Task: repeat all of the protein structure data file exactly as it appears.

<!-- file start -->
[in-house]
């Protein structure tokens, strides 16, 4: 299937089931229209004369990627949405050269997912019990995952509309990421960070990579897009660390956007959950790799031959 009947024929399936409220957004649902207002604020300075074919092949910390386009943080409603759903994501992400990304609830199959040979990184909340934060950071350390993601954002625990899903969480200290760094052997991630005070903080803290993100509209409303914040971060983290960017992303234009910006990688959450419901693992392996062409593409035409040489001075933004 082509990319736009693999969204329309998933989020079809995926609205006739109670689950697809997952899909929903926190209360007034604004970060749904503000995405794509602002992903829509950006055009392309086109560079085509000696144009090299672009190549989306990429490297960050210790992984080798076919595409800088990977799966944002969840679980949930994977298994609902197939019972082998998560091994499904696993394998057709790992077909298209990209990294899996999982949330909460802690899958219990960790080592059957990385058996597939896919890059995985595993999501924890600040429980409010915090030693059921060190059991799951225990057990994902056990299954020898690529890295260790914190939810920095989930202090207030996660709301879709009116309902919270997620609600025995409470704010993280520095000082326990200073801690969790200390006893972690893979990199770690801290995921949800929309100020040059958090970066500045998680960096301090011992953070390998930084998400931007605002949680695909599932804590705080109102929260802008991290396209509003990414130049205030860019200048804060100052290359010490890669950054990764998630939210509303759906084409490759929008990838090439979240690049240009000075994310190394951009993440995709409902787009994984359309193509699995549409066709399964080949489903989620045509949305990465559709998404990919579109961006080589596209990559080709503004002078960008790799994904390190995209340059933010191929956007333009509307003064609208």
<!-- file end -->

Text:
[in-house]
């Protein structure tokens, strides 16, 4: 299937089931229209004369990627949405050269997912019990995952509309990421960070990579897009660390956007959950790799031959 009947024929399936409220957004649902207002604020300075074919092949910390386009943080409603759903994501992400990304609830199959040979990184909340934060950071350390993601954002625990899903969480200290760094052997991630005070903080803290993100509209409303914040971060983290960017992303234009910006990688959450419901693992392996062409593409035409040489001075933004 082509990319736009693999969204329309998933989020079809995926609205006739109670689950697809997952899909929903926190209360007034604004970060749904503000995405794509602002992903829509950006055009392309086109560079085509000696144009090299672009190549989306990429490297960050210790992984080798076919595409800088990977799966944002969840679980949930994977298994609902197939019972082998998560091994499904696993394998057709790992077909298209990209990294899996999982949330909460802690899958219990960790080592059957990385058996597939896919890059995985595993999501924890600040429980409010915090030693059921060190059991799951225990057990994902056990299954020898690529890295260790914190939810920095989930202090207030996660709301879709009116309902919270997620609600025995409470704010993280520095000082326990200073801690969790200390006893972690893979990199770690801290995921949800929309100020040059958090970066500045998680960096301090011992953070390998930084998400931007605002949680695909599932804590705080109102929260802008991290396209509003990414130049205030860019200048804060100052290359010490890669950054990764998630939210509303759906084409490759929008990838090439979240690049240009000075994310190394951009993440995709409902787009994984359309193509699995549409066709399964080949489903989620045509949305990465559709998404990919579109961006080589596209990559080709503004002078960008790799994904390190995209340059933010191929956007333009509307003064609208």